James Belding of Tokenized

Tokenized’s James Belding: Everyone uses contracts, we make it much easier for them

“Contracting is a universal need,” says Tokenized CEO James Belding. Whether you’re an individual, small or large business, or other organization, you’ll need to do it at some stage—that is, organize your assets and actions as a collection of obligations. The best and easiest way to organize them is one where you can automate processes and make everything as efficient as possible.

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Belding spoke with Brad Holland on the 5GOATs podcast about what Tokenized does and how he decided to create the company. 5GOATs is a marketing and communications strategy group specializing in consulting for Web3 businesses.

Traditionally, contracts set out obligatory actions for people and define the assets involved. And when we think of digital tokenization, it’s mainly in terms of the assets. But Tokenized says any and every aspect of a contract can be defined as a token, including intangibles like roles and responsibilities.

Tokenized “really takes the vision much further” than just contracts, Belding says. When you look at all the details, rights, duties, obligations, and people involved that sit within those contracts, there are a lot more opportunities for standardization and automation.

Because of this, his company’s mission is to create a user-friendly application that anyone can use in their own situation.

“When you really want to try and create the best possible user experience, you’ve really got to zoom out a little bit and leverage smart contracts, start to think about the whole contracting experience, which is what sets us apart in terms of our vision and conception.”

Tokenized (as the name suggests) takes different aspects of a contract and defines them as digital tokens on the BSV blockchain to make the process easier, more reliable, and more accountable. The target market is the mainstream, which can include anyone.

“You just said something I’ve never heard in any podcast before and that’s the word ‘mainstream,'” Holland says.

The Tokenized interface starts users off by defining contract type and any assets, which “can be any type of legal or financial instrument you can think of.” The application includes several templates that describe these instruments, considering any common regulatory or legal issues involved in creating and issuing such things.

There are many complexities in ensuring everyone understands what they need to do, when certain actions are due, what your specific role is permitted to do, and what is considered satisfactory. These are the parts that can be automated with reminders and hints. A Tokenized wallet will do all this as well as keep your assets secure and can produce any necessary audits and reports with a simple request.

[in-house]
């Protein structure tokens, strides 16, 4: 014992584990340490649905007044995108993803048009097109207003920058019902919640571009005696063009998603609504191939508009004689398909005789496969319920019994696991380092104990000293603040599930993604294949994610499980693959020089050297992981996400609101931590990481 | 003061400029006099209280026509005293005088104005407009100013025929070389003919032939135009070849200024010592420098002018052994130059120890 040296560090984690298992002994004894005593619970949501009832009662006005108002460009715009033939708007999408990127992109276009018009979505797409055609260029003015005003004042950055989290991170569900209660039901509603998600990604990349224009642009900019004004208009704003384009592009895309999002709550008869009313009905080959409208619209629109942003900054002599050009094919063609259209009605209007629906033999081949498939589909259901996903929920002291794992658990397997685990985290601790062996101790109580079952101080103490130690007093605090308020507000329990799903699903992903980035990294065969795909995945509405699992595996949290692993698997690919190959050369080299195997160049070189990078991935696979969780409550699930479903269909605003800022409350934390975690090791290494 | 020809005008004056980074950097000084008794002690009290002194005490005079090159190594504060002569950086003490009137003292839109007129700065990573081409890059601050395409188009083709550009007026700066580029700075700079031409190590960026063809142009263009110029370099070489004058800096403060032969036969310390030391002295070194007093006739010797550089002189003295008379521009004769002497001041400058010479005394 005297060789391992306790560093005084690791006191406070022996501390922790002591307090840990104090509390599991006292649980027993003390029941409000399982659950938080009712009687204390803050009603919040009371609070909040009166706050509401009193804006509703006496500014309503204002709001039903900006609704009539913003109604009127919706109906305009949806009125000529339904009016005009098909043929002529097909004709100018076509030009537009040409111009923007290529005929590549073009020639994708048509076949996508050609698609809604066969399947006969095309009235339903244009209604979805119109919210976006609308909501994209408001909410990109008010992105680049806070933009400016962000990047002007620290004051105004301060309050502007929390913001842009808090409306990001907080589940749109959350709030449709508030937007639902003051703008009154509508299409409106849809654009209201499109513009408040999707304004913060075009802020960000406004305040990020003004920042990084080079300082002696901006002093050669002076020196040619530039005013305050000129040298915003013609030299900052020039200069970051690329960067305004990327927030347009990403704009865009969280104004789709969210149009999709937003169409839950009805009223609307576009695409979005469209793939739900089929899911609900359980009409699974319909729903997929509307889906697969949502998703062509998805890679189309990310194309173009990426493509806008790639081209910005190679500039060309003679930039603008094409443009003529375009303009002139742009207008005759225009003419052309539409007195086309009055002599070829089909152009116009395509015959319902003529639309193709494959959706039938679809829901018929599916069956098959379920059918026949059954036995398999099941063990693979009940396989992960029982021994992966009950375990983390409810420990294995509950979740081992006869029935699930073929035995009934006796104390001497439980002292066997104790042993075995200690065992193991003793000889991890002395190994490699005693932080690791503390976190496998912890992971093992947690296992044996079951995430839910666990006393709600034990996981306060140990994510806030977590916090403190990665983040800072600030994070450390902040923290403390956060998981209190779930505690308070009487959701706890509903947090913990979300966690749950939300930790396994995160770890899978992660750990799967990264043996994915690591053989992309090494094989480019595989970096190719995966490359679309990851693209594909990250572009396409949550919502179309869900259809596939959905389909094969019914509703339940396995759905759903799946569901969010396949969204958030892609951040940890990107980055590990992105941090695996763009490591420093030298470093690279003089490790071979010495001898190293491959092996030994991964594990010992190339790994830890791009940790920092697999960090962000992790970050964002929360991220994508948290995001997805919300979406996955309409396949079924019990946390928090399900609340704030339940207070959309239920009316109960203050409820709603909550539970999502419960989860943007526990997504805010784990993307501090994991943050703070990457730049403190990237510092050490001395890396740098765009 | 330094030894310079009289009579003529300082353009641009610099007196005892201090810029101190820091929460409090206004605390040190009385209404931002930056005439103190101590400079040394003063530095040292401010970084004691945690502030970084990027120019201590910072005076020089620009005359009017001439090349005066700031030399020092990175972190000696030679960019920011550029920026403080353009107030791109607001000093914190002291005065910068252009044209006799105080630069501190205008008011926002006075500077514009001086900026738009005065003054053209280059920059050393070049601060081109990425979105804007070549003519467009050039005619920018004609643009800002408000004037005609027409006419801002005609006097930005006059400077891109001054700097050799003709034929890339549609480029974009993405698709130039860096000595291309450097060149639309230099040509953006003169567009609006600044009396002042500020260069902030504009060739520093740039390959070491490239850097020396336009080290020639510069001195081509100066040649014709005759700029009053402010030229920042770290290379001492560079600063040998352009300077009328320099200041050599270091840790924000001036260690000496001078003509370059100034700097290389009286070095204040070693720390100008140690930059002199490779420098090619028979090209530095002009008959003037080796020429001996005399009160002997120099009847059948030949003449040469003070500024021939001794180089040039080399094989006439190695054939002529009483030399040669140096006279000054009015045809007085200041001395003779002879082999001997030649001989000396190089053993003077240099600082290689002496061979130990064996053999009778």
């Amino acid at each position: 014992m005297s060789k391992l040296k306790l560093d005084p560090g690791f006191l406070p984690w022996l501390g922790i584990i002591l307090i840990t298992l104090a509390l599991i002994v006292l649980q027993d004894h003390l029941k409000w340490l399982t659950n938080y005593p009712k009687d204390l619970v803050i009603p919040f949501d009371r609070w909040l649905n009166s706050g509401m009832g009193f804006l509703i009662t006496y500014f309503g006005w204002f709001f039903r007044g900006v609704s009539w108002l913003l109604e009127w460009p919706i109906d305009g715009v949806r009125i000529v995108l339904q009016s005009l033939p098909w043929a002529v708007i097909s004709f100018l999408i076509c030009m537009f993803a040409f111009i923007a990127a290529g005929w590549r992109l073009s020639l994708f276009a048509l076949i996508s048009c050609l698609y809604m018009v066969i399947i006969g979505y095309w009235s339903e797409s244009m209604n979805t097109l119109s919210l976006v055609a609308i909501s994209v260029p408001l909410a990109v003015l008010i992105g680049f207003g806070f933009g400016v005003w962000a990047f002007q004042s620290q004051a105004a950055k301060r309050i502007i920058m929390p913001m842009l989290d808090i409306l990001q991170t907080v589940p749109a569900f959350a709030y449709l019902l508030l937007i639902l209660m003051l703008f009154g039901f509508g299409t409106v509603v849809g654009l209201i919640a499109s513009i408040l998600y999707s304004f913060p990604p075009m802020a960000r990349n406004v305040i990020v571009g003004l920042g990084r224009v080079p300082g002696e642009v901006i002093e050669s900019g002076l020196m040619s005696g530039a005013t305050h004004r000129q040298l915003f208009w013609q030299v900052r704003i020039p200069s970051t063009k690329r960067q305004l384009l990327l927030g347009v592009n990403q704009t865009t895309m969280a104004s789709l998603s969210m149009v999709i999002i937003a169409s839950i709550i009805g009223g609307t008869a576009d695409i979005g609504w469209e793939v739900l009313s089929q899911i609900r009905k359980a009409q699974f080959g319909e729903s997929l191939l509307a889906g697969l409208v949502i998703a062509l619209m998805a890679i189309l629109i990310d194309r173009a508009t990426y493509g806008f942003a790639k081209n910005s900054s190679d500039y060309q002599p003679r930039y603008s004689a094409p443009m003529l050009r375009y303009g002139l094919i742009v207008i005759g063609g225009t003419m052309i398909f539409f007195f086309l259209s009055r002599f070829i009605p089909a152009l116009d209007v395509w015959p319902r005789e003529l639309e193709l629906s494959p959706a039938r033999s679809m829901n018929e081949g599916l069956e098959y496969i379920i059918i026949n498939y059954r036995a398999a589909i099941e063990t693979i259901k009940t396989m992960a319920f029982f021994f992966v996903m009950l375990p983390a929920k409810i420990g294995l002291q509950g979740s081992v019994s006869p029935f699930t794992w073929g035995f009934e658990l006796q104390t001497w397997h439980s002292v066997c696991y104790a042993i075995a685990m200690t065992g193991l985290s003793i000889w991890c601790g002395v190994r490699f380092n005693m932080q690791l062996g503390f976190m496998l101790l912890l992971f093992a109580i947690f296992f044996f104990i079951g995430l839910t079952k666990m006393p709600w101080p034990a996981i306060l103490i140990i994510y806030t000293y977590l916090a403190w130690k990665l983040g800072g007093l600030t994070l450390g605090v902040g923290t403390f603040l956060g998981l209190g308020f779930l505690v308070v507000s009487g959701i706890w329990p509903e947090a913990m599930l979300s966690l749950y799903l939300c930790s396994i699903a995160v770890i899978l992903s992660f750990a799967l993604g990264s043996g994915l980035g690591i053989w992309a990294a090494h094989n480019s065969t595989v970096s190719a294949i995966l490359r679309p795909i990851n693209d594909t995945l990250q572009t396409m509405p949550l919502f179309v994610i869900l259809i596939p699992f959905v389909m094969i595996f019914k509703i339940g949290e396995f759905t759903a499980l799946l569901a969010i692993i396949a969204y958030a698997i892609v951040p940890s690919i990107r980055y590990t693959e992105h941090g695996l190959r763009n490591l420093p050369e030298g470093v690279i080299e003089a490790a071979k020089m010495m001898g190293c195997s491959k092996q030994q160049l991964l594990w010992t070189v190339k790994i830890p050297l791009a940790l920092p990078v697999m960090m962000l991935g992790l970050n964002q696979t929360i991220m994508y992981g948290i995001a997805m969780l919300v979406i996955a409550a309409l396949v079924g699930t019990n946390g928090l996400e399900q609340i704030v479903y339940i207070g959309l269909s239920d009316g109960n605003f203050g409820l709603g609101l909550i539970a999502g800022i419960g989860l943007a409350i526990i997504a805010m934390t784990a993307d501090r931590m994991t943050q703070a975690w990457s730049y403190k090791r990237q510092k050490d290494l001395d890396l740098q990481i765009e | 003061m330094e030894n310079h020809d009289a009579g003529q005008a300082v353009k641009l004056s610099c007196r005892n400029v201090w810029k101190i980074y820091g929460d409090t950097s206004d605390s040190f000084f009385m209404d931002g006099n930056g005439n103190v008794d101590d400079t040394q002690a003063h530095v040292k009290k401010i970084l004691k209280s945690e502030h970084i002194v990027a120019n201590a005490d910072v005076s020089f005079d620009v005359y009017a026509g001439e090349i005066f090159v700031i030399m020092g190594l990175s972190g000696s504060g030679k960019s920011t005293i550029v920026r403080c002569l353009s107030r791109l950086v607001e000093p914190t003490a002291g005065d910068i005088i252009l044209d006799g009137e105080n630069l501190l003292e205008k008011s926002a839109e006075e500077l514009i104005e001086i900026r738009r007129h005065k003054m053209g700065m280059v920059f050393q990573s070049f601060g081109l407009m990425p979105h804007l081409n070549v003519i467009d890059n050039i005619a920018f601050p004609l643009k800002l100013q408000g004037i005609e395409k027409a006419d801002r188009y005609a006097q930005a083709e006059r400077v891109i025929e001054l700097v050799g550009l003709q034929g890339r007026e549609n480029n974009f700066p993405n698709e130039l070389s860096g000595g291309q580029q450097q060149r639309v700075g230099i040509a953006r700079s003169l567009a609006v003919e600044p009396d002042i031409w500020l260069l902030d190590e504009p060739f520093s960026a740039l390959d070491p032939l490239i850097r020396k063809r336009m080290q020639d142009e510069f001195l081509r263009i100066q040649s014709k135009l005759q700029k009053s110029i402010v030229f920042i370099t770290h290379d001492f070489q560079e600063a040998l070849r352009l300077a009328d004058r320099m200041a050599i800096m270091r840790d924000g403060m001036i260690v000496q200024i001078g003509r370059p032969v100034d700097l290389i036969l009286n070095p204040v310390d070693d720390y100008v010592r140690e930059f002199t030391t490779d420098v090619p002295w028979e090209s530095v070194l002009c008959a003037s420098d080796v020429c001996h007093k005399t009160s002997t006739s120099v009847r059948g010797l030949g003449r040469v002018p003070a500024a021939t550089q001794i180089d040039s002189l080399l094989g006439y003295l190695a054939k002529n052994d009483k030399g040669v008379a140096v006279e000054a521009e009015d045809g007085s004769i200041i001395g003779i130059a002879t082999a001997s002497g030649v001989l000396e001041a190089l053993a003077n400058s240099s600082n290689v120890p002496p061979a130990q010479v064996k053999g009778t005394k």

Why Tokenized needs to exist

Belding says part of his inspiration came from Elon Musk’s original vision for PayPal (NASDAQ: PYPL) as the “financial everything app”; something that takes a lot of separate and incompatible records and puts them in the same, more easily manageable, place. (Though thwarted at PayPal, Musk is now reviving that vision on a grander scale with X.)

“I guess there’s a personal interest in seeing this product exist,” Belding says. “I find it incredibly painful, and such a negative in my life, having to deal with reporting, and signing resolutions, and managing my investments—all those kinds of obligations we’re all familiar with. I thought, there’s a huge opportunity to make it better.”

The fundamental ideas of contracting have been around for a long time, he adds, and software has improved over the past few decades to automate them. The blockchain technology layer adds a solid timestamping function that removes “vendor lock-in” as well as political, jurisdictional, and organizational risks that come from digitizing the processes.

He says that while he shares Musk’s “super app” vision, he feels you need blockchain to make it comprehensive and workable. Belding and his team started with the front-end, or user experience, defining needs and potential efficiencies. From there, they studied blockchain capabilities and worked on ways their user-focused front end could integrate with them.

There are probably over 50 other teams worldwide working on the same problem, he says. But you’ll find most of them are absorbed more in the technical details of their chosen protocol (or trying to decide which blockchain protocol is best), while a separate team works on the user experience and another on the integration issues between these layers.

The protocol has the ability to integrate with local regulations and functions (e.g., reporting, identity, taxes, etc.) as well as recording all obligations and actions. Blockchain records everything “in a more robust way”, and by creating standards compatible with external systems (reducing the “vendor lock-in” issue mentioned above). It also allows more control over what information is public and what remains private while maintaining the ability to prove its existence.

Without mentioning the BSV blockchain by name, Belding concludes by describing why a proof of work (PoW), permissionless (i.e., not privately owned or controlled) blockchain is essential. PoW secures its data records through the economic incentives of a voluntary “mining” (processing) network. An open/permissionless network with set protocol rules means everyone understands what kind of platform they’re building on, with the reassurance those rules won’t change at some point.

CoinGeek Conversations with James Belding: Tokenized was built with blood, sweat and tears

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